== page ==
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Polystichum arcostichoides – Christmas Fern

Polystichum arcostichoides – Christmas Fern

Christmas Fern is a rhizome subterranean, decumbent, woody, densely scaly-scruffy evergreen that may grow 2 to 3 feet high in a fountain-like manner. The leaves are known as fronds. The fronds have many leaflets and grow directly from the ground in a clump, so no bark is present. No flowers are produced. The fern produces black spores on the underside of the leaf.  Its fiddleheads emerge silvery in the spring.


Additional information


6-Pack, 9-Pack, Single

Common Name





Native Range

Eastern North America


3, 4, 5, 6, 7, 8, 9

Height Range (ft.)

1.00 to 2.00

Spread (ft.)

1.00 to 2.00

Bloom Time


Bloom Description



Full Shade, Part Shade


Dry, Medium



Suggested Use


Deer, Drought, Dry Soil, Erosion, Heavy Shade, Rabbits, Shallow-Rocky Soil




Winter Interest

Product Description

“Not all fronds are fertile.  The fertile fronds are narrower at the tip.

“It is best grown in organically rich, dry to medium moisture, well-drained soils in part shade to full shade. Crown rot problems can occur in poorly drained soils, particularly in the winter.  It can typically be found growing in rich rocky woods, along stream banks, in swamps or thickets.

“This fern will not spread or naturalize, however its clumps will increase in size over time.

“It provides winter cover near the ground for songbirds who also use parts and scale-like hairs in nest construction.

“In mass plantings, it makes an excellent plant to combat soil erosion on slopes.” (North Carolina Extension)

1473 original - Polystichum arcostichoides - Christmas Fern
“The preference is light shade, mesic to slightly dry conditions, and soil that is loamy or rocky with abundant leaf litter.” (Hilty)

Faunal Associations:

“An aphid, Amphorphora ampullata, sucks plant juices from the Christmas Fern and other ferns. During the winter, the evergreen fronds of this fern are eaten sparingly by White-Tailed Deer. In addition, young fronds may be eaten by such upland gamebirds as the Ruffed Grouse and Wild Turkey. Overall, the value of this fern to wildlife is limited.” (Hilty)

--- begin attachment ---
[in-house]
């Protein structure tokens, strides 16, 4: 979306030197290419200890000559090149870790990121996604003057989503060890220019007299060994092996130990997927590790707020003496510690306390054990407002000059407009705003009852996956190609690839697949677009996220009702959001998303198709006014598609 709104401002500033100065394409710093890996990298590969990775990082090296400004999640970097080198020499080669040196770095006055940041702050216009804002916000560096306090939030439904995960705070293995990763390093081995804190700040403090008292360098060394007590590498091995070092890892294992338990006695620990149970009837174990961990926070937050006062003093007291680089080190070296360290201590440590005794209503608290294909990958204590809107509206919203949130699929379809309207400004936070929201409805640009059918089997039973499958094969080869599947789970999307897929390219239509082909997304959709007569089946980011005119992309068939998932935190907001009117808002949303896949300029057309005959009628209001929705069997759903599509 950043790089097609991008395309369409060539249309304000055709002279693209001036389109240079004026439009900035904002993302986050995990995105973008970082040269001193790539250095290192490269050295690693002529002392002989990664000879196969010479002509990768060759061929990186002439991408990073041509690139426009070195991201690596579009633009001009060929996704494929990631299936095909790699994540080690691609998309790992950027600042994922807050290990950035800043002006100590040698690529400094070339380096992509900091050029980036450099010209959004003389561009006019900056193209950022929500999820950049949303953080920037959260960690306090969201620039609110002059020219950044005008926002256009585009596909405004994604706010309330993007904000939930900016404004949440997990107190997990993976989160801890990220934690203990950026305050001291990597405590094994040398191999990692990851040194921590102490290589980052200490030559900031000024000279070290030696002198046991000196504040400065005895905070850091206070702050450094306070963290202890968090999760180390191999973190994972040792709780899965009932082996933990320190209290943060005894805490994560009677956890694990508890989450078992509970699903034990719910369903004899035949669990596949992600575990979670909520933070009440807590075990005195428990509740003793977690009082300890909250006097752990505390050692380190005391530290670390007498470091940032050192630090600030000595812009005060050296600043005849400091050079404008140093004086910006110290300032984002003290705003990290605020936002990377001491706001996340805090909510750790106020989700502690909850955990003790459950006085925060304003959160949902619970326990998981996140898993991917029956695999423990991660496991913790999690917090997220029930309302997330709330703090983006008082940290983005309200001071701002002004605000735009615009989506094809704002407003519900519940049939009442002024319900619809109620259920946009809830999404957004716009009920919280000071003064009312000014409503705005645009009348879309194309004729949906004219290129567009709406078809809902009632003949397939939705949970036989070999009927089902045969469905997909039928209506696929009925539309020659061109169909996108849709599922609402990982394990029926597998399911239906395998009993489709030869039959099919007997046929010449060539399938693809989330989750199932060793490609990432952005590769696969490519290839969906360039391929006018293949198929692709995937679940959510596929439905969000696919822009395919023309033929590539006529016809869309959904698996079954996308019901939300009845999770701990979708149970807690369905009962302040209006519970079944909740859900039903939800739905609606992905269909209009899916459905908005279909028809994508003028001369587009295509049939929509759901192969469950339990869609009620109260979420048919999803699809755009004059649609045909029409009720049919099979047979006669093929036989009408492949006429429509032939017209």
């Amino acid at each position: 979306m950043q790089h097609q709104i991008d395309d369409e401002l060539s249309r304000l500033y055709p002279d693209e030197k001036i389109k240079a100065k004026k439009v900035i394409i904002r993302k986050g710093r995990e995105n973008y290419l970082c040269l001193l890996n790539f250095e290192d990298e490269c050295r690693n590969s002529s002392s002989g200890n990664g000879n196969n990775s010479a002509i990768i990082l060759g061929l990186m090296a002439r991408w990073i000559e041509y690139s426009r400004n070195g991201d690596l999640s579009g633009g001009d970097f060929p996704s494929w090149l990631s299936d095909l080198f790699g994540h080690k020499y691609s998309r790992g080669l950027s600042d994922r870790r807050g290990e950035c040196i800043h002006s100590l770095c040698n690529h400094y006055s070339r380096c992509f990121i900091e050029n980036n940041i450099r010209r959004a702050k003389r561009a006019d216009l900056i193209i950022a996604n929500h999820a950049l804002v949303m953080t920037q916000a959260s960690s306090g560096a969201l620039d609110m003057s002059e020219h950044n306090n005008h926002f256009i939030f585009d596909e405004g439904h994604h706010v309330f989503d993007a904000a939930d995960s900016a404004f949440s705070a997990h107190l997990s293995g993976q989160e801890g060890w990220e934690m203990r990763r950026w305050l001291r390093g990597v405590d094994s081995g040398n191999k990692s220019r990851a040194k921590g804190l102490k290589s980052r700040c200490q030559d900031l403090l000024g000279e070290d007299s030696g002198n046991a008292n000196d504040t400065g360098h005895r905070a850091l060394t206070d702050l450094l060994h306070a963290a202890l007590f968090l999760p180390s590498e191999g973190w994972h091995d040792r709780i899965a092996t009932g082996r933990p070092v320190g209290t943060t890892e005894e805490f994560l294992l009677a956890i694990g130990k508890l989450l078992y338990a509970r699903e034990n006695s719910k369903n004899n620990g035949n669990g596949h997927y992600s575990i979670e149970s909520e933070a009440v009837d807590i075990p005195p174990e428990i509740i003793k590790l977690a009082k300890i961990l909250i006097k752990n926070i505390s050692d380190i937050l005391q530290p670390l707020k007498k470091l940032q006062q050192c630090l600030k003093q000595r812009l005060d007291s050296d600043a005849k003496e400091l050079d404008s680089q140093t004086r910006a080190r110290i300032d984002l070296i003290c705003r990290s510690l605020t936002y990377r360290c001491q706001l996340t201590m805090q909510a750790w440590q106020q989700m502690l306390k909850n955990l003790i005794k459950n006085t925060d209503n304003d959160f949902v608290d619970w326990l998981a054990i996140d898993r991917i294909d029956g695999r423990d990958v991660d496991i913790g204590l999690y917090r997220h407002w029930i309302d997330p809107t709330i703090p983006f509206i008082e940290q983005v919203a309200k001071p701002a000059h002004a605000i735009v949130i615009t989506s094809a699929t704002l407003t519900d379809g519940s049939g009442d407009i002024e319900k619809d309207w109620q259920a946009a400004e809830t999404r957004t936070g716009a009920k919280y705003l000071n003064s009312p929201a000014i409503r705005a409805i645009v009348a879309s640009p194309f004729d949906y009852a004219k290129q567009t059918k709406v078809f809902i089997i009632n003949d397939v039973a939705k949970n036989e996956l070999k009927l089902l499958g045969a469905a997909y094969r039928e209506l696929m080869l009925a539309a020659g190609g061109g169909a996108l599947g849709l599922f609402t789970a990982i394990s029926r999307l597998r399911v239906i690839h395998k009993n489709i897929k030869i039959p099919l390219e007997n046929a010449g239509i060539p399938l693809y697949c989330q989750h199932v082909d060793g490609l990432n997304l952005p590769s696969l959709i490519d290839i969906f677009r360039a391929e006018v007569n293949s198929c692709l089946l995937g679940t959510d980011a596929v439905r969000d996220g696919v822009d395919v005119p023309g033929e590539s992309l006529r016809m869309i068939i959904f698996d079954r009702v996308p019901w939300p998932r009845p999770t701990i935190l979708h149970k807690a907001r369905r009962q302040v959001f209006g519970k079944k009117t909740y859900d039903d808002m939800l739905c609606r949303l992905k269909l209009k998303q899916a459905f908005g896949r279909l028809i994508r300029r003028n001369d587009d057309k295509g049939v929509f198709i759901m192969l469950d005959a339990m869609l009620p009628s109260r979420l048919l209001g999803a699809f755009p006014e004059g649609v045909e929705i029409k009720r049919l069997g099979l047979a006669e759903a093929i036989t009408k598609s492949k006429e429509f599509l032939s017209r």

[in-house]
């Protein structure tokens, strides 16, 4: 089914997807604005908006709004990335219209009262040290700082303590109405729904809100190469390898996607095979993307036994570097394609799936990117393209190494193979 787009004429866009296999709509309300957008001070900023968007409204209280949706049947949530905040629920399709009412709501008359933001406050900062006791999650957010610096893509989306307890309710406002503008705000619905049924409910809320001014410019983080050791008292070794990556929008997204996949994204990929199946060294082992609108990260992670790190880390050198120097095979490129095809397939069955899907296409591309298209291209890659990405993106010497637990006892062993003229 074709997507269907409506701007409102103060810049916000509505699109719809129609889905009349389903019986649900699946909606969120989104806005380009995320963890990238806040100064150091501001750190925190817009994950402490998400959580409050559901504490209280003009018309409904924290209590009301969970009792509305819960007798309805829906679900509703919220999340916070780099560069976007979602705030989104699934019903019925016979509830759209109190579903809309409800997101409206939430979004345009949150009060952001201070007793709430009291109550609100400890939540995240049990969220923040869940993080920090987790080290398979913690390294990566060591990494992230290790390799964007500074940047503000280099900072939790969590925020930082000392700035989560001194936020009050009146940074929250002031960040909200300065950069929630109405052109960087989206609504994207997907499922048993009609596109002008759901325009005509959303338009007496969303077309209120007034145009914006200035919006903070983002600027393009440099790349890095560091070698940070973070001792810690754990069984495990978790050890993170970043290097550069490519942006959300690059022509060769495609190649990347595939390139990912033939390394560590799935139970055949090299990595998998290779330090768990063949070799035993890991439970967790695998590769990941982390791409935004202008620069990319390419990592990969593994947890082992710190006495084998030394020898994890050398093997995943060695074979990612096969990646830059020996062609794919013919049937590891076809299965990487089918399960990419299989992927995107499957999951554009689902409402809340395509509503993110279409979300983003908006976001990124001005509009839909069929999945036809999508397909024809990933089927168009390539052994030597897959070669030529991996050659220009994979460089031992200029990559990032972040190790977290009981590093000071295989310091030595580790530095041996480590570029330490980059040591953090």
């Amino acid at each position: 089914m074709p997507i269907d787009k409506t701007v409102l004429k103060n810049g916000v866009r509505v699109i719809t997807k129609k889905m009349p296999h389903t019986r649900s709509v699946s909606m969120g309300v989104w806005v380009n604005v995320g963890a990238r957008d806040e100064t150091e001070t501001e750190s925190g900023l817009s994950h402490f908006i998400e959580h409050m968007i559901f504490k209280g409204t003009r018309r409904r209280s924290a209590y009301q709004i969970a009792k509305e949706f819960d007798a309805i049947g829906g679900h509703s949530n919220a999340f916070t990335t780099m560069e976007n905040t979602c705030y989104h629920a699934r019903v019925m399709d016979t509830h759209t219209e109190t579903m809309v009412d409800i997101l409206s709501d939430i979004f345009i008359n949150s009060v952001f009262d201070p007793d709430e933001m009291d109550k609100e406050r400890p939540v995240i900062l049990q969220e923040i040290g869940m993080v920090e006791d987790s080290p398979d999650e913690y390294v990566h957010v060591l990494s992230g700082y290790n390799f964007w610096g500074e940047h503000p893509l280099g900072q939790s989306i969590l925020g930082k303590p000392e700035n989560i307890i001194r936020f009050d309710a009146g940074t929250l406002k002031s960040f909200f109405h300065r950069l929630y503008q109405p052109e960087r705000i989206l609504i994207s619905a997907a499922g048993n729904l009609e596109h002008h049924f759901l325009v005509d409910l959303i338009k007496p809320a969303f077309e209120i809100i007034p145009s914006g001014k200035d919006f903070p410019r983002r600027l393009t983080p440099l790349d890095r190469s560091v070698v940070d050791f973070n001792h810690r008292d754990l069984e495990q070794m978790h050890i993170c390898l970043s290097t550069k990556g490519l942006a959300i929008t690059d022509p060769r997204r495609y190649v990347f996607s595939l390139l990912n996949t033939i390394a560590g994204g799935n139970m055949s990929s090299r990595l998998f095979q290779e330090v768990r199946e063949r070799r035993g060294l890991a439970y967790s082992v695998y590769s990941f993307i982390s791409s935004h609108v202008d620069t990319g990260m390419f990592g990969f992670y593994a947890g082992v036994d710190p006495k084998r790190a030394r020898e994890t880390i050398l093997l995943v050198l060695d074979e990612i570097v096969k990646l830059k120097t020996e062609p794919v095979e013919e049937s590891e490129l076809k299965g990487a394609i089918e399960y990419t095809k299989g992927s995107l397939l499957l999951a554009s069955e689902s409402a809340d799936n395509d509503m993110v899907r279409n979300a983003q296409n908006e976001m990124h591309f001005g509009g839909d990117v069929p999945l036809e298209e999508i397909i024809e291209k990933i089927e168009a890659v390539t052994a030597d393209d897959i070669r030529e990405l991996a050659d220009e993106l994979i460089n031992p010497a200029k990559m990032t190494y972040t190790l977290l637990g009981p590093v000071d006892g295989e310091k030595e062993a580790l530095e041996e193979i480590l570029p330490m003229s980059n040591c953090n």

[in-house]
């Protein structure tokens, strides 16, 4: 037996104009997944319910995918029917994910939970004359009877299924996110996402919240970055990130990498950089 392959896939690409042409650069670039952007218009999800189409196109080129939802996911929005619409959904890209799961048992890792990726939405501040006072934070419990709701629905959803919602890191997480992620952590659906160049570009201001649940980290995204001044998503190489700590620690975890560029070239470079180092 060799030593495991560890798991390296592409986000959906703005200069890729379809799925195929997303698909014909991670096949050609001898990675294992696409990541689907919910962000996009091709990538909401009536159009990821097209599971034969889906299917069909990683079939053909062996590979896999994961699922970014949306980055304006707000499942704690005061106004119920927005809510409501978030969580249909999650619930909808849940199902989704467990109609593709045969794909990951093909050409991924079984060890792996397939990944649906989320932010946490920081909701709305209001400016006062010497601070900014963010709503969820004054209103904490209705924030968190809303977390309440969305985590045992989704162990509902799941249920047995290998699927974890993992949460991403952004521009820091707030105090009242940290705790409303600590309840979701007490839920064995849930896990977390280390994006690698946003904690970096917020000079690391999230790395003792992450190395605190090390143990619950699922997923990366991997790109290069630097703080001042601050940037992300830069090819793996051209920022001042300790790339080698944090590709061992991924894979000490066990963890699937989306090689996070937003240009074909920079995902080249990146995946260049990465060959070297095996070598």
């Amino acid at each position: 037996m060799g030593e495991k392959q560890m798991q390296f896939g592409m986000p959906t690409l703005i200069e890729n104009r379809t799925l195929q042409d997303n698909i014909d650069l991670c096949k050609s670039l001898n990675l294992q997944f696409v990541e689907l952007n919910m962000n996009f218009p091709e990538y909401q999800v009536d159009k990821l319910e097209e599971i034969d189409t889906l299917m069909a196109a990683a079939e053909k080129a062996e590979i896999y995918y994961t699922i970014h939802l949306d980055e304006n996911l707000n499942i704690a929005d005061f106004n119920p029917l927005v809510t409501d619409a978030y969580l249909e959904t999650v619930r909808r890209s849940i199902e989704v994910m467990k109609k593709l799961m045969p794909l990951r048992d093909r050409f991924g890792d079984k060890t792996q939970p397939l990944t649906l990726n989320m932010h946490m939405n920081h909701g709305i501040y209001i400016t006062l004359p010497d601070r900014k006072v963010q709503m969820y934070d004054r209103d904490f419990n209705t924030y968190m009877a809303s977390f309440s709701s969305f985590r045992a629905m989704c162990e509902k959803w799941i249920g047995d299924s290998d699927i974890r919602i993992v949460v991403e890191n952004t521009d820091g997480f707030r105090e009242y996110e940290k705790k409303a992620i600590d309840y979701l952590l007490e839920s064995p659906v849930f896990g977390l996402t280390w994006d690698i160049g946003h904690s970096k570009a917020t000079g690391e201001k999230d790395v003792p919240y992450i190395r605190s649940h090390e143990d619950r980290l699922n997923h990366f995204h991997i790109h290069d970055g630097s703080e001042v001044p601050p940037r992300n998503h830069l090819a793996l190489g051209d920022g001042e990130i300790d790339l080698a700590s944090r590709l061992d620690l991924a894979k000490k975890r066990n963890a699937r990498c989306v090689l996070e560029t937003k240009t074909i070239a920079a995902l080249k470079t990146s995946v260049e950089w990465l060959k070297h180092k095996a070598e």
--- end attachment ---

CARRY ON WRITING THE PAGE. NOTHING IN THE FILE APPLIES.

1. Polystichum acrostichoides in the Brooklyn Botanic Garden” By Krzysztof Ziarnek, Kenraiz – Own work, CC BY-SA 4.0,
  2. “Polystichum acrostichoides (Christmas fern), West Hartford, VT” by Doug_McGrady is licensed under CC BY 2.0
North Carolina Extension plant description: Polystichum Acrostichoides (Christmas Dagger, Christmas Dagger Fern, Christmas Fern) | North Carolina Extension Gardener Plant Toolbox Accessed 2 Feb. 2022.
John Hilty botany, cultivation, faunal associations: John Hilty, “Christmas Fern“, Illinois Wildflowers, the publisher, Copyright 2004-2019. Accessed 2 February 2022
Botanical illustration: “Polystichum acrostichoides from the second edition of An Illustrated Flora of the Northern United States, Canada and the British Possessions” By Nathaniel Lord Britton & Addison Brown – An Illustrated Flora of the Northern United States, Canada and the British Possessions, 2nd edition, Public Domain,
Type: Fern
Family: Dryopteridaceae
Native Range: Eastern North America
Zone: 3 to 9
Height: 1.00 to 2.00 feet
Spread: 1.00 to 2.00 feet
Bloom Time: Non-flowering
Bloom Description: Non-flowering
Sun: Part shade to full shade
Water: Dry to medium
Maintenance: Low
Leaf: Evergreen
Other: Winter Interest
Tolerate: Rabbit, Deer, Drought, Heavy Shade, Erosion, Dry Soil, Shallow-Rocky Soil

Information and images compiled by Erik N. Vegeto

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